18 October 2006

Cold Smoked Salmon with Hasselback Potatoes and Dill and Mustard Sauce

It's rather traditional in Sweden to serve thinly sliced salmon with boiled new potatoes and dill and mustartd sauce. This is a variation on the theme - I fancied making Hasselback potatoes.

The easiest is to buy ready sliced salmon - either cold smoked or gravad. This is a Swedish word meaning "to bury" the fish. This is the old method of curing for preservation where pieces of fish (or meat) were rubbed in with salt, sugar and salpeter and was then buried in the ground. Not sure if this particular method is still followed, when curing, but that's what it is. Cold smoked has a similar texture. Personally I prefer hot smoked, which is not very spread outside Scandinavia, at least I have trouble finding it in the UK and it was nowhere to be found in Germany. It's texture is a bit different, more like tuna, and it can't be sliced.

The dill and mustard sauce I have not yet tried to make, as there is a very nice one they sell in Sainsbury's where they call it just Dill sauce. And do go for the Sainsbury's own, sometimes there is a different brand which costs more and doesn't taste like it should.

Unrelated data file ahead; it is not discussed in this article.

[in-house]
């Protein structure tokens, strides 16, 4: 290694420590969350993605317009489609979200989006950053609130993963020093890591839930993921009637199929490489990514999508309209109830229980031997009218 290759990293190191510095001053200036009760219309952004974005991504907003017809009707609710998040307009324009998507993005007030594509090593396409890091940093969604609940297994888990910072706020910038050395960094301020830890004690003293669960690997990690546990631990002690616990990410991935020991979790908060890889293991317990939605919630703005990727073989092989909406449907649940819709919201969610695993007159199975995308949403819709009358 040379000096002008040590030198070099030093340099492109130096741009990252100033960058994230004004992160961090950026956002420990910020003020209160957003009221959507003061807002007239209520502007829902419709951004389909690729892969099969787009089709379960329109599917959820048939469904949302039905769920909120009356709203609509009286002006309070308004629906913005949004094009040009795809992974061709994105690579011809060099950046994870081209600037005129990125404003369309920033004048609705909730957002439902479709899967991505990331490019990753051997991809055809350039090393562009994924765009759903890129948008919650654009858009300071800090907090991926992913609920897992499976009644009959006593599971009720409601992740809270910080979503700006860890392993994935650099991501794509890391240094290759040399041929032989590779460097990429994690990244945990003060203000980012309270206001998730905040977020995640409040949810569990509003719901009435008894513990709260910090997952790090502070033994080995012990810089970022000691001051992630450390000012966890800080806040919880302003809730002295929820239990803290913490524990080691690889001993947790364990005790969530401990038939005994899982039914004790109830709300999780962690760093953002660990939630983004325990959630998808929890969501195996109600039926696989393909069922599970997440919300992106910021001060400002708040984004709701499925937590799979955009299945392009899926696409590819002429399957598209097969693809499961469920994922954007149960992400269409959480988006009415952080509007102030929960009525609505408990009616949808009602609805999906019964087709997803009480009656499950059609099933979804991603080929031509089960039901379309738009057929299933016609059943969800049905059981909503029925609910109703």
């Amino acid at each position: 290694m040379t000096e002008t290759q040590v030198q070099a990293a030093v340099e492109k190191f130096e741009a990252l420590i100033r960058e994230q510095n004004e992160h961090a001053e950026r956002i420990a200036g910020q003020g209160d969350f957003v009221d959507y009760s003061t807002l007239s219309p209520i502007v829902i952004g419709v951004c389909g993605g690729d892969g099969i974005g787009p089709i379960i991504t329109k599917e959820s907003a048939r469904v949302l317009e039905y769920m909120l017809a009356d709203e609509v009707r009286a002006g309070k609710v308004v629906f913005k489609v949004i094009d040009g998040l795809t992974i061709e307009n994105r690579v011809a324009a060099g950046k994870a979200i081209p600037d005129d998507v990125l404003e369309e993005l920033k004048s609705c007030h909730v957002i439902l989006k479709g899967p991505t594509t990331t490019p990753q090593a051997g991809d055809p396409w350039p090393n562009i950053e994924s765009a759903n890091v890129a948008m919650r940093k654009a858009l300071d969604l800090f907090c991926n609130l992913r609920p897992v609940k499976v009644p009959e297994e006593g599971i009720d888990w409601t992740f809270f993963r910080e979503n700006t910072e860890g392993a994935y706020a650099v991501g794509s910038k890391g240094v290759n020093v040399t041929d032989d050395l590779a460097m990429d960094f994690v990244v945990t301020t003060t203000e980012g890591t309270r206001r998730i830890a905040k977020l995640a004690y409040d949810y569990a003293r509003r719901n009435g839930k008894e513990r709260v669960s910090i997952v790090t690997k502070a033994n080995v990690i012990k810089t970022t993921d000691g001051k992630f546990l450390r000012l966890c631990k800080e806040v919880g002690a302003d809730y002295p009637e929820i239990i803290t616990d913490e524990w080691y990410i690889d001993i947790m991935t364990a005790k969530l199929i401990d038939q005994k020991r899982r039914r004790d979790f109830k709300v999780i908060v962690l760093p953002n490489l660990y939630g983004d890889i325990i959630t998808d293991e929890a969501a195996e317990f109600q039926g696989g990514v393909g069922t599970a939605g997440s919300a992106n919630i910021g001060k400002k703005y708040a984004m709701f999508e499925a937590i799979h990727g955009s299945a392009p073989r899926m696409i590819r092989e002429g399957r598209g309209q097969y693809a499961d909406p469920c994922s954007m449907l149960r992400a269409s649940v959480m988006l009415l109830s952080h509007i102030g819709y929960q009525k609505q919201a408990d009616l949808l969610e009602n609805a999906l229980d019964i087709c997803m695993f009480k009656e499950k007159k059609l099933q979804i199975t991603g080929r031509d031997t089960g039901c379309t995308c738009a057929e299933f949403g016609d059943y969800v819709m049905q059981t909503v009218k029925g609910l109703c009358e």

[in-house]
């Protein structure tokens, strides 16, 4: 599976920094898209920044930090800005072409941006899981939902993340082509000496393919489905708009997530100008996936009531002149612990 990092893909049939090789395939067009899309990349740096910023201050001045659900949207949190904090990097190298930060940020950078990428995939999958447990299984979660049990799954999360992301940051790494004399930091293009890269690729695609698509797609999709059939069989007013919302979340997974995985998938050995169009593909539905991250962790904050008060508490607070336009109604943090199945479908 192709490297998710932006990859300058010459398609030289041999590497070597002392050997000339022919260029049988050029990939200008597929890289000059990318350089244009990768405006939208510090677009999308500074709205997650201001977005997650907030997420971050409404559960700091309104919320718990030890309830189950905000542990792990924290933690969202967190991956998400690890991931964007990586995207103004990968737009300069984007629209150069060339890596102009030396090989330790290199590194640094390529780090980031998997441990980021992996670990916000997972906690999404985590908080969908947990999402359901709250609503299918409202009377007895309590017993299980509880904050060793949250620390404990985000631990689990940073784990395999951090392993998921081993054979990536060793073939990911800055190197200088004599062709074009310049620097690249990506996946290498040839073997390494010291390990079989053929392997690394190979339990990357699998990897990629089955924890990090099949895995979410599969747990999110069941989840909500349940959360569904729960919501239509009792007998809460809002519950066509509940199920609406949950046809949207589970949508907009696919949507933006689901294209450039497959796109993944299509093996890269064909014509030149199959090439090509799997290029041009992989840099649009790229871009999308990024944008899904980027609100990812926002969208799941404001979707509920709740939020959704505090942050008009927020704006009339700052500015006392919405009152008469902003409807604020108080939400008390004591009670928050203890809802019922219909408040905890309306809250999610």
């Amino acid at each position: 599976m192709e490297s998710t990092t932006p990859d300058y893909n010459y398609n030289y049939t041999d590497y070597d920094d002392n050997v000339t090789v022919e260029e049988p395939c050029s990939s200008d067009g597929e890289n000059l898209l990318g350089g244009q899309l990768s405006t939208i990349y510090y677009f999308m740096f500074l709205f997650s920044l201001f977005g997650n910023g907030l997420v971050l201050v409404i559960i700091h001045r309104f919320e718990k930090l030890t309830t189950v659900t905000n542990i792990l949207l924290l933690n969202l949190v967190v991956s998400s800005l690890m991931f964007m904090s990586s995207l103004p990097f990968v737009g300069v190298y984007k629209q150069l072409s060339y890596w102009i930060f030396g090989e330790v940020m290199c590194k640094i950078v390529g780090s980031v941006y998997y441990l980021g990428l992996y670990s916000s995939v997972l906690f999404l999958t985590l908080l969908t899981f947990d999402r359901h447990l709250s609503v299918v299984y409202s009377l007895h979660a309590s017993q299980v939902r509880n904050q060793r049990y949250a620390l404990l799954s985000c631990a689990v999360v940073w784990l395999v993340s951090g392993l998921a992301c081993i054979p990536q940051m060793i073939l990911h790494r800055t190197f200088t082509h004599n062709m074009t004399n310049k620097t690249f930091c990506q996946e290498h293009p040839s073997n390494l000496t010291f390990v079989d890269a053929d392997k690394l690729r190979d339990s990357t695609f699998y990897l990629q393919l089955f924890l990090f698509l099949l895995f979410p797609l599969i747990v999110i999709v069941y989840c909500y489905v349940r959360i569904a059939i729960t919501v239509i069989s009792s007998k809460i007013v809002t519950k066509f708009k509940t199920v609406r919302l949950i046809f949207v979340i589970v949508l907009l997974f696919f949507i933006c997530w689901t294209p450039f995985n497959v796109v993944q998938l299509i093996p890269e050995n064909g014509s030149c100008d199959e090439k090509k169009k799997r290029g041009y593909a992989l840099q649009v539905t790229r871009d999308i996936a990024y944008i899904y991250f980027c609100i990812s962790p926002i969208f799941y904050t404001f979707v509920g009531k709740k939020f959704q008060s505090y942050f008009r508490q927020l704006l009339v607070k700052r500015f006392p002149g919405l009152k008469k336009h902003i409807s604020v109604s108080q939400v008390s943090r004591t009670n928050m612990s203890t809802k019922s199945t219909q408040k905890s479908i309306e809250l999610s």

Finally boil some potatoes or make Hasselback potatoes:

Roasting potatoes, e. g. King Edward, enough for everyone. The potatoes should be medium or large sized.

  1. Peel the potatoes and wash.
  2. Take a skewer and pierce through a potato along it's flattest side, but about 1 cm into it.
  3. With a knife, cut thin (2-3 mm) strips so that the knife stops at the skewer. This will make the potato look a bit like a toast rack.
  4. Pre-heat the oven at 220 degrees C / gas mark 7.
  5. Place on a deep-ish baking tin with the cut side up and pour a little grapeseed oil on top of each potato. With a brush, spread the oil so that the potatoes are well covered.
  6. Place in the middle of the oven and bake until the potatoes are ready and have a nice golden brown colour. About 1 h and 15 minutes for medium sized potatoes.
  7. During baking, take out and brush with the oil two or three times, when they start to look a bit dry. The potatoes will start opening where they have been cut, so just dip the brush in the oil in the pan and dab the potatoes.
This is pretty much regular roast potatoes without the blanching. The partial slicing helps get them baked through and also I think they look a bit more festive than regular roast potatoes. In addition, the oil used is a lot less than regular roasting.

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